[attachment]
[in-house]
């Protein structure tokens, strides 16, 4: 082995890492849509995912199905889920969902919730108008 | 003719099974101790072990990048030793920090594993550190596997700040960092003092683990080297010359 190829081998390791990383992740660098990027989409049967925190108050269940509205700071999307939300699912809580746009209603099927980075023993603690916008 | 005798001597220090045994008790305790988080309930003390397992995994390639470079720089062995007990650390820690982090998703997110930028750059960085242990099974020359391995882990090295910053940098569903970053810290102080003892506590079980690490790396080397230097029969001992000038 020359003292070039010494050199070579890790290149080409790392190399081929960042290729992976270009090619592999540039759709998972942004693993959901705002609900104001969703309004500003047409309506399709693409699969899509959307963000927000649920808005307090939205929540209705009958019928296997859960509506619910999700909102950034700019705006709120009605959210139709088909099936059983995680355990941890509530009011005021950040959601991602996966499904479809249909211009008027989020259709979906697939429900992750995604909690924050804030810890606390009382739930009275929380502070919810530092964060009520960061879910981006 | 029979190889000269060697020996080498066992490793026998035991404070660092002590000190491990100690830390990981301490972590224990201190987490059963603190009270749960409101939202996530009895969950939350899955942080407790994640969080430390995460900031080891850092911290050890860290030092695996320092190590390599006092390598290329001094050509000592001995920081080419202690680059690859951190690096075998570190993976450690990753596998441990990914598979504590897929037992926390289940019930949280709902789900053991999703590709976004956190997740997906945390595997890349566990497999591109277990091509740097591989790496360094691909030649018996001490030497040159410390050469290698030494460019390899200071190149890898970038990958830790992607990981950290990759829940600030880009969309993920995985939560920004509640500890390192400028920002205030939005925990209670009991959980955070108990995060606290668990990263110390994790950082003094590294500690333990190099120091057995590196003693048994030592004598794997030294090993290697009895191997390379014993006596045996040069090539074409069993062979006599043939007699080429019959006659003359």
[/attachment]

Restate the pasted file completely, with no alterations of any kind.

[in-house]
């Protein structure tokens, strides 16, 4: 082995890492849509995912199905889920969902919730108008 | 003719099974101790072990990048030793920090594993550190596997700040960092003092683990080297010359 190829081998390791990383992740660098990027989409049967925190108050269940509205700071999307939300699912809580746009209603099927980075023993603690916008 | 005798001597220090045994008790305790988080309930003390397992995994390639470079720089062995007990650390820690982090998703997110930028750059960085242990099974020359391995882990090295910053940098569903970053810290102080003892506590079980690490790396080397230097029969001992000038 020359003292070039010494050199070579890790290149080409790392190399081929960042290729992976270009090619592999540039759709998972942004693993959901705002609900104001969703309004500003047409309506399709693409699969899509959307963000927000649920808005307090939205929540209705009958019928296997859960509506619910999700909102950034700019705006709120009605959210139709088909099936059983995680355990941890509530009011005021950040959601991602996966499904479809249909211009008027989020259709979906697939429900992750995604909690924050804030810890606390009382739930009275929380502070919810530092964060009520960061879910981006 | 029979190889000269060697020996080498066992490793026998035991404070660092002590000190491990100690830390990981301490972590224990201190987490059963603190009270749960409101939202996530009895969950939350899955942080407790994640969080430390995460900031080891850092911290050890860290030092695996320092190590390599006092390598290329001094050509000592001995920081080419202690680059690859951190690096075998570190993976450690990753596998441990990914598979504590897929037992926390289940019930949280709902789900053991999703590709976004956190997740997906945390595997890349566990497999591109277990091509740097591989790496360094691909030649018996001490030497040159410390050469290698030494460019390899200071190149890898970038990958830790992607990981950290990759829940600030880009969309993920995985939560920004509640500890390192400028920002205030939005925990209670009991959980955070108990995060606290668990990263110390994790950082003094590294500690333990190099120091057995590196003693048994030592004598794997030294090993290697009895191997390379014993006596045996040069090539074409069993062979006599043939007699080429019959006659003359």